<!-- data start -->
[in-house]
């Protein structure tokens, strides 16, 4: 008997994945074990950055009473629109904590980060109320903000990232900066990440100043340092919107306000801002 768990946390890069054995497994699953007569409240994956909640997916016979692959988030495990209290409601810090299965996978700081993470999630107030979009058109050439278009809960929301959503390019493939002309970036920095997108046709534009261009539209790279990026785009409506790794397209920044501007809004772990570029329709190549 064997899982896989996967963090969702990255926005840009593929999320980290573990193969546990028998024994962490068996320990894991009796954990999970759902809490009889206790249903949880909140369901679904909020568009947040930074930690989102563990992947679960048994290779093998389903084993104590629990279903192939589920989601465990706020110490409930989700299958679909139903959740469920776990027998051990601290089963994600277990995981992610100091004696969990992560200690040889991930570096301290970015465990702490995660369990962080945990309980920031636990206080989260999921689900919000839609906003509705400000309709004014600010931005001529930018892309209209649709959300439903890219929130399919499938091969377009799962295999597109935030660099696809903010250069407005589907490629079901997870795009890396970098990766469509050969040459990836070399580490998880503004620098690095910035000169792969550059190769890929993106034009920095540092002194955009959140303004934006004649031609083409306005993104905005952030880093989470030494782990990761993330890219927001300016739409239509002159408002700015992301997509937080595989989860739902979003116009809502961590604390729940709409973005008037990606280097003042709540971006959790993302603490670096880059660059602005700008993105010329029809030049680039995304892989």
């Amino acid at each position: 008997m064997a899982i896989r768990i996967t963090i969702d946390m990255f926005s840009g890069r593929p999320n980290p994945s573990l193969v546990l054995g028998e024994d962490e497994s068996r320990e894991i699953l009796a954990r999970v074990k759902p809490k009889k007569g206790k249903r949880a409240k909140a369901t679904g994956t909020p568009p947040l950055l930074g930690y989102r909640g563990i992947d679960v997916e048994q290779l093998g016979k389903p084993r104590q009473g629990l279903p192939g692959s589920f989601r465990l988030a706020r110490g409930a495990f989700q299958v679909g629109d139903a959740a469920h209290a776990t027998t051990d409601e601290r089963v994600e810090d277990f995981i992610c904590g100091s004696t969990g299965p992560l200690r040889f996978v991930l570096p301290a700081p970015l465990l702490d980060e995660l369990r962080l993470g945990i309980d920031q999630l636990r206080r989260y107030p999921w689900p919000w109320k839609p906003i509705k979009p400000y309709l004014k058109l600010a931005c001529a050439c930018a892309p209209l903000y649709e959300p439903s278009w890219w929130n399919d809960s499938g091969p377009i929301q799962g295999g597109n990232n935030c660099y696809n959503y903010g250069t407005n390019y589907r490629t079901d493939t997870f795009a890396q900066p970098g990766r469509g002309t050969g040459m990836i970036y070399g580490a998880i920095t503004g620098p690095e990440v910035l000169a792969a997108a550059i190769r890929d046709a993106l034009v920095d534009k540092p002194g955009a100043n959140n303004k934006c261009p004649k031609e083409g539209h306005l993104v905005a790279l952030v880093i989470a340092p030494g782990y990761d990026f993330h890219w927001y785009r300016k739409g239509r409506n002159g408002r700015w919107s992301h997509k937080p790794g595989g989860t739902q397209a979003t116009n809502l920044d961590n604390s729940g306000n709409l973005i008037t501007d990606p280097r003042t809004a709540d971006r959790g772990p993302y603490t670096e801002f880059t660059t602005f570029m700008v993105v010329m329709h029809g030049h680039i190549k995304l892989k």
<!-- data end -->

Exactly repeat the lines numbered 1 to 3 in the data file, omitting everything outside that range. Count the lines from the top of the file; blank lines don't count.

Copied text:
[in-house]
């Protein structure tokens, strides 16, 4: 008997994945074990950055009473629109904590980060109320903000990232900066990440100043340092919107306000801002 768990946390890069054995497994699953007569409240994956909640997916016979692959988030495990209290409601810090299965996978700081993470999630107030979009058109050439278009809960929301959503390019493939002309970036920095997108046709534009261009539209790279990026785009409506790794397209920044501007809004772990570029329709190549 064997899982896989996967963090969702990255926005840009593929999320980290573990193969546990028998024994962490068996320990894991009796954990999970759902809490009889206790249903949880909140369901679904909020568009947040930074930690989102563990992947679960048994290779093998389903084993104590629990279903192939589920989601465990706020110490409930989700299958679909139903959740469920776990027998051990601290089963994600277990995981992610100091004696969990992560200690040889991930570096301290970015465990702490995660369990962080945990309980920031636990206080989260999921689900919000839609906003509705400000309709004014600010931005001529930018892309209209649709959300439903890219929130399919499938091969377009799962295999597109935030660099696809903010250069407005589907490629079901997870795009890396970098990766469509050969040459990836070399580490998880503004620098690095910035000169792969550059190769890929993106034009920095540092002194955009959140303004934006004649031609083409306005993104905005952030880093989470030494782990990761993330890219927001300016739409239509002159408002700015992301997509937080595989989860739902979003116009809502961590604390729940709409973005008037990606280097003042709540971006959790993302603490670096880059660059602005700008993105010329029809030049680039995304892989």
């Amino acid at each position: 008997m064997a899982i896989r768990i996967t963090i969702d946390m990255f926005s840009g890069r593929p999320n980290p994945s573990l193969v546990l054995g028998e024994d962490e497994s068996r320990e894991i699953l009796a954990r999970v074990k759902p809490k009889k007569g206790k249903r949880a409240k909140a369901t679904g994956t909020p568009p947040l950055l930074g930690y989102r909640g563990i992947d679960v997916e048994q290779l093998g016979k389903p084993r104590q009473g629990l279903p192939g692959s589920f989601r465990l988030a706020r110490g409930a495990f989700q299958v679909g629109d139903a959740a469920h209290a776990t027998t051990d409601e601290r089963v994600e810090d277990f995981i992610c904590g100091s004696t969990g299965p992560l200690r040889f996978v991930l570096p301290a700081p970015l465990l702490d980060e995660l369990r962080l993470g945990i309980d920031q999630l636990r206080r989260y107030p999921w689900p919000w109320k839609p906003i509705k979009p400000y309709l004014k058109l600010a931005c001529a050439c930018a892309p209209l903000y649709e959300p439903s278009w890219w929130n399919d809960s499938g091969p377009i929301q799962g295999g597109n990232n935030c660099y696809n959503y903010g250069t407005n390019y589907r490629t079901d493939t997870f795009a890396q900066p970098g990766r469509g002309t050969g040459m990836i970036y070399g580490a998880i920095t503004g620098p690095e990440v910035l000169a792969a997108a550059i190769r890929d046709a993106l034009v920095d534009k540092p002194g955009a100043n959140n303004k934006c261009p004649k031609e083409g539209h306005l993104v905005a790279l952030v880093i989470a340092p030494g782990y990761d990026f993330h890219w927001y785009r300016k739409g239509r409506n002159g408002r700015w919107s992301h997509k937080p790794g595989g989860t739902q397209a979003t116009n809502l920044d961590n604390s729940g306000n709409l973005i008037t501007d990606p280097r003042t809004a709540d971006r959790g772990p993302y603490t670096e801002f880059t660059t602005f570029m700008v993105v010329m329709h029809g030049h680039i190549k995304l892989k």